Objective: Mitochondrial pyruvate is a critical intermediary metabolite in gluconeogenesis, lipogenesis, and NADH production. As a result, the mitochondrial pyruvate carrier (MPC) complex has emerged as a promising therapeutic target in metabolic diseases. Clinical trials are currently underway. However, recent in vitro data indicate that MPC inhibition diverts glutamine/glutamate away from glutathione synthesis and toward glutaminolysis to compensate for loss of pyruvate oxidation, possibly sensitizing cells to oxidative insult. Here, we explored this in vivo using the clinically relevant acetaminophen (APAP) overdose model of acute liver injury, which is driven by oxidative stress. Methods: We used pharmacological and genetic approaches to inhibit MPC2 and alanine aminotransferase 2 (ALT2), individually and concomitantly, in mice and cell culture models and determined the effects on APAP hepatotoxicity. Results: We found that MPC inhibition sensitizes the liver to APAP-induced injury in vivo only with concomitant loss of alanine aminotransferase 2 (ALT2). Pharmacological and genetic manipulation of neither MPC2 nor ALT2 alone affected APAP toxicity, but liver-specific double knockout (DKO) significantly worsened APAP-induced liver damage. Further investigation indicated that DKO impaired glutathione synthesis and increased urea cycle flux, consistent with increased glutaminolysis, and these results were reproducible in vitro. Finally, induction of ALT2 and post-treatment with dichloroacetate both reduced APAP-induced liver injury, suggesting new therapeutic avenues. Conclusions: Increased susceptibility to APAP toxicity requires loss of both the MPC and ALT2 in vivo, indicating that MPC inhibition alone is insufficient to disrupt redox balance. Furthermore, the results from ALT2 induction and dichloroacetate in the APAP model suggest new metabolic approaches to the treatment of liver damage.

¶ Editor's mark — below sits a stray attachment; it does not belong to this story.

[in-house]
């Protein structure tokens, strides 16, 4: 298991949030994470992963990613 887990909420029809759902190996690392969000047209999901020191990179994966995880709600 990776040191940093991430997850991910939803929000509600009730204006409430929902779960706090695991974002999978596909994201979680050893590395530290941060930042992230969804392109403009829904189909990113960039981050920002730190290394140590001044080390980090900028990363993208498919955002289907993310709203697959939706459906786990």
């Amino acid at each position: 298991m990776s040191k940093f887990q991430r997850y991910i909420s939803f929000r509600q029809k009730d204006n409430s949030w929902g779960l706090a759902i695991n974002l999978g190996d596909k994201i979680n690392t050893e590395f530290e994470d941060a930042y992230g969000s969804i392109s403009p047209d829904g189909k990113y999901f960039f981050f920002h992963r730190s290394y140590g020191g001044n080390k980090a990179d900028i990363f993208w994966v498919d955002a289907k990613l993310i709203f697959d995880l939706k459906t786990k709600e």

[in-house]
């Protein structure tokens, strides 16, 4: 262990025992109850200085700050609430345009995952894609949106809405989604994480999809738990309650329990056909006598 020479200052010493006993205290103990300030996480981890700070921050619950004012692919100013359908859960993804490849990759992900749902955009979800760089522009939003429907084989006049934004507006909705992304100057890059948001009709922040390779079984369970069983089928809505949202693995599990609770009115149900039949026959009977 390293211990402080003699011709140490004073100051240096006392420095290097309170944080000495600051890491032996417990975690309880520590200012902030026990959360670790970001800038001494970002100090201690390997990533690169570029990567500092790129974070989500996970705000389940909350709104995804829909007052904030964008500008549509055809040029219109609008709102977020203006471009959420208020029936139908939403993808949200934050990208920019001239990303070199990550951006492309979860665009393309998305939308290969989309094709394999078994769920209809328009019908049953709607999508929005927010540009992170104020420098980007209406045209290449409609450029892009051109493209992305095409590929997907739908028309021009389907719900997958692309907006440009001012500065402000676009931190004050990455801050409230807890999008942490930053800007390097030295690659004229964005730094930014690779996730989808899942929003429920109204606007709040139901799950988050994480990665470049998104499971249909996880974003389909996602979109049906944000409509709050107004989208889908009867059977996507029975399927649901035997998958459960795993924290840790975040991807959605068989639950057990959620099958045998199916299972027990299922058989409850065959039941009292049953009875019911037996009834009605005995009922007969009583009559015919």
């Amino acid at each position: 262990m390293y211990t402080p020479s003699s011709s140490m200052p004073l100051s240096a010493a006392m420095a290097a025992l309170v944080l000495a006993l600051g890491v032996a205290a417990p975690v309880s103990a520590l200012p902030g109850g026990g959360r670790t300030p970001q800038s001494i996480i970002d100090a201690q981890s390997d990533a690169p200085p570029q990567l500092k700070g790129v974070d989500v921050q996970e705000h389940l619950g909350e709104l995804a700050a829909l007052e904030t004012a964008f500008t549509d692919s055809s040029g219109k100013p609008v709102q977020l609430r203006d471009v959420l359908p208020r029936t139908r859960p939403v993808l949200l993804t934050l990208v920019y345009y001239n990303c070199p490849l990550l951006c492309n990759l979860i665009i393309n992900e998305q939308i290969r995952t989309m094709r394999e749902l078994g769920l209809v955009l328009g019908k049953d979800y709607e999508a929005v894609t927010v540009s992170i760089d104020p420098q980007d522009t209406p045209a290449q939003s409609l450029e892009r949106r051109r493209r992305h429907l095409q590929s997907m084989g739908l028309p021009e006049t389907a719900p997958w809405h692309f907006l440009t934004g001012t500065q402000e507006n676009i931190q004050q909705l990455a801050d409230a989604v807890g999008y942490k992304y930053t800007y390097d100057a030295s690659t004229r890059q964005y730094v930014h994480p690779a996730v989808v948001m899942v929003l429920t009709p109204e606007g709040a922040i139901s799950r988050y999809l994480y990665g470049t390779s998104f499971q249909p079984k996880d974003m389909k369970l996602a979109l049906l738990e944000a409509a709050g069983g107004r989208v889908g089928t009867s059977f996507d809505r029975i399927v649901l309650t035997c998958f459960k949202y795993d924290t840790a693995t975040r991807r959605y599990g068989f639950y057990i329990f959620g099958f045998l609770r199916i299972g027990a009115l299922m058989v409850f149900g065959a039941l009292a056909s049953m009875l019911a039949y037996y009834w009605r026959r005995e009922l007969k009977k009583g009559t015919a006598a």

- Oxidative stress